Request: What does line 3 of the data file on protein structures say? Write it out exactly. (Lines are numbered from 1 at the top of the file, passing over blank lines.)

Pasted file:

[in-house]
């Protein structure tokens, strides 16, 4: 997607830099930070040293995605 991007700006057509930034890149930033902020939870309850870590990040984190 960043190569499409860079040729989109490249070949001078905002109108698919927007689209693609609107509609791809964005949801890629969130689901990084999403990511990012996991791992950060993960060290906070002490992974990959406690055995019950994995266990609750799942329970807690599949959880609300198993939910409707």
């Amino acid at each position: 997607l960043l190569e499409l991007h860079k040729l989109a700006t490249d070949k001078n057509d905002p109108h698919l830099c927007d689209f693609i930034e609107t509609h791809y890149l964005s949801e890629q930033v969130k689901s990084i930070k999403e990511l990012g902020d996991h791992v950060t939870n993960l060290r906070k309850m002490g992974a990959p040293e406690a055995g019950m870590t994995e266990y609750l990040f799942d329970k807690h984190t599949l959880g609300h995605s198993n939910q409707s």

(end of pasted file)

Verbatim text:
């Amino acid at each position: 997607l960043l190569e499409l991007h860079k040729l989109a700006t490249d070949k001078n057509d905002p109108h698919l830099c927007d689209f693609i930034e609107t509609h791809y890149l964005s949801e890629q930033v969130k689901s990084i930070k999403e990511l990012g902020d996991h791992v950060t939870n993960l060290r906070k309850m002490g992974a990959p040293e406690a055995g019950m870590t994995e266990y609750l990040f799942d329970k807690h984190t599949l959880g609300h995605s198993n939910q409707s």